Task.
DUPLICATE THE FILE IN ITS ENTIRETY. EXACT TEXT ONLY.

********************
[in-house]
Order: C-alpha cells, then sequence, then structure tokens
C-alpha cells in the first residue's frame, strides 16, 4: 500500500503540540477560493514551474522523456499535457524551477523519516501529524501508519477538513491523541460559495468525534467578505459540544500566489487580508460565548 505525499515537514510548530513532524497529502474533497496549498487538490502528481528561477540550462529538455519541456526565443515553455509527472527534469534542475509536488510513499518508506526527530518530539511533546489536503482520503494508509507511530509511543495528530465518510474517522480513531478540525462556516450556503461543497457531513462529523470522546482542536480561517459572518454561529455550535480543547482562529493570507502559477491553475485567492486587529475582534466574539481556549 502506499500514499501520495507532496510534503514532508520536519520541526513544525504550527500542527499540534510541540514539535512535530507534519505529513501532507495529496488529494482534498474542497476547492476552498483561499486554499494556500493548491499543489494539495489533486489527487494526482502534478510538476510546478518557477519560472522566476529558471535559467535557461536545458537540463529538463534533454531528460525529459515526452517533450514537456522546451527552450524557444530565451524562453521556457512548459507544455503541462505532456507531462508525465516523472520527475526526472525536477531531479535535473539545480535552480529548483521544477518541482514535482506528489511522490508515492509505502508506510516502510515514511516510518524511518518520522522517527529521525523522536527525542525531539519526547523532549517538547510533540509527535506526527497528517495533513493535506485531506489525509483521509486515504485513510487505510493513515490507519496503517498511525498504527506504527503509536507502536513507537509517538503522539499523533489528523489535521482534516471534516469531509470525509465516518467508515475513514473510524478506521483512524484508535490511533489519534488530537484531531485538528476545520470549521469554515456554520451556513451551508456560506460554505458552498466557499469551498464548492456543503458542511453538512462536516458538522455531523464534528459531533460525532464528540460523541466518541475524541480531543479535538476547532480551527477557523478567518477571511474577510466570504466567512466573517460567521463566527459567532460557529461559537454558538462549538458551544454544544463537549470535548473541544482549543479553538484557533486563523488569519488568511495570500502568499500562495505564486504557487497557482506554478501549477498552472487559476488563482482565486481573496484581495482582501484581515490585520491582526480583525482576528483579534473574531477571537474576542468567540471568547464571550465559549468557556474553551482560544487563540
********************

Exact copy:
[in-house]
Order: C-alpha cells, then sequence, then structure tokens
C-alpha cells in the first residue's frame, strides 16, 4: 500500500503540540477560493514551474522523456499535457524551477523519516501529524501508519477538513491523541460559495468525534467578505459540544500566489487580508460565548 505525499515537514510548530513532524497529502474533497496549498487538490502528481528561477540550462529538455519541456526565443515553455509527472527534469534542475509536488510513499518508506526527530518530539511533546489536503482520503494508509507511530509511543495528530465518510474517522480513531478540525462556516450556503461543497457531513462529523470522546482542536480561517459572518454561529455550535480543547482562529493570507502559477491553475485567492486587529475582534466574539481556549 502506499500514499501520495507532496510534503514532508520536519520541526513544525504550527500542527499540534510541540514539535512535530507534519505529513501532507495529496488529494482534498474542497476547492476552498483561499486554499494556500493548491499543489494539495489533486489527487494526482502534478510538476510546478518557477519560472522566476529558471535559467535557461536545458537540463529538463534533454531528460525529459515526452517533450514537456522546451527552450524557444530565451524562453521556457512548459507544455503541462505532456507531462508525465516523472520527475526526472525536477531531479535535473539545480535552480529548483521544477518541482514535482506528489511522490508515492509505502508506510516502510515514511516510518524511518518520522522517527529521525523522536527525542525531539519526547523532549517538547510533540509527535506526527497528517495533513493535506485531506489525509483521509486515504485513510487505510493513515490507519496503517498511525498504527506504527503509536507502536513507537509517538503522539499523533489528523489535521482534516471534516469531509470525509465516518467508515475513514473510524478506521483512524484508535490511533489519534488530537484531531485538528476545520470549521469554515456554520451556513451551508456560506460554505458552498466557499469551498464548492456543503458542511453538512462536516458538522455531523464534528459531533460525532464528540460523541466518541475524541480531543479535538476547532480551527477557523478567518477571511474577510466570504466567512466573517460567521463566527459567532460557529461559537454558538462549538458551544454544544463537549470535548473541544482549543479553538484557533486563523488569519488568511495570500502568499500562495505564486504557487497557482506554478501549477498552472487559476488563482482565486481573496484581495482582501484581515490585520491582526480583525482576528483579534473574531477571537474576542468567540471568547464571550465559549468557556474553551482560544487563540